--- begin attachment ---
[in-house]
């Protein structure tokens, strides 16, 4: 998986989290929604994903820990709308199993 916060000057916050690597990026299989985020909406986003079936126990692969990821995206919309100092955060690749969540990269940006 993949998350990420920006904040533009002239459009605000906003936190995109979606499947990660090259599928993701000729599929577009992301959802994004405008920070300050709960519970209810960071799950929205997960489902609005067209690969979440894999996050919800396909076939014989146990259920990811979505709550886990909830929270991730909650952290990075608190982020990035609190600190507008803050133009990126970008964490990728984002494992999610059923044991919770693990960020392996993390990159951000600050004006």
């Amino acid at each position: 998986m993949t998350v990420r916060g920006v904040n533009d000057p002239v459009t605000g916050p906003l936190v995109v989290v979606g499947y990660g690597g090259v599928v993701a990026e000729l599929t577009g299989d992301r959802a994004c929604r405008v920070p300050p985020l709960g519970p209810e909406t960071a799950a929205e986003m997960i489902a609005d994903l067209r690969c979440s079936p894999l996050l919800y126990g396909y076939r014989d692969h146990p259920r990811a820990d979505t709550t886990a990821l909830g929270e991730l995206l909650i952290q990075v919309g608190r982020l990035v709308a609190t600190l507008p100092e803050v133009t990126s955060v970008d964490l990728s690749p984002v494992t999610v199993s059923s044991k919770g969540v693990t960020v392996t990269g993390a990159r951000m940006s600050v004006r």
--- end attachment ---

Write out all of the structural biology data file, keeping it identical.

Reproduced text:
[in-house]
């Protein structure tokens, strides 16, 4: 998986989290929604994903820990709308199993 916060000057916050690597990026299989985020909406986003079936126990692969990821995206919309100092955060690749969540990269940006 993949998350990420920006904040533009002239459009605000906003936190995109979606499947990660090259599928993701000729599929577009992301959802994004405008920070300050709960519970209810960071799950929205997960489902609005067209690969979440894999996050919800396909076939014989146990259920990811979505709550886990909830929270991730909650952290990075608190982020990035609190600190507008803050133009990126970008964490990728984002494992999610059923044991919770693990960020392996993390990159951000600050004006």
């Amino acid at each position: 998986m993949t998350v990420r916060g920006v904040n533009d000057p002239v459009t605000g916050p906003l936190v995109v989290v979606g499947y990660g690597g090259v599928v993701a990026e000729l599929t577009g299989d992301r959802a994004c929604r405008v920070p300050p985020l709960g519970p209810e909406t960071a799950a929205e986003m997960i489902a609005d994903l067209r690969c979440s079936p894999l996050l919800y126990g396909y076939r014989d692969h146990p259920r990811a820990d979505t709550t886990a990821l909830g929270e991730l995206l909650i952290q990075v919309g608190r982020l990035v709308a609190t600190l507008p100092e803050v133009t990126s955060v970008d964490l990728s690749p984002v494992t999610v199993s059923s044991k919770g969540v693990t960020v392996t990269g993390a990159r951000m940006s600050v004006r």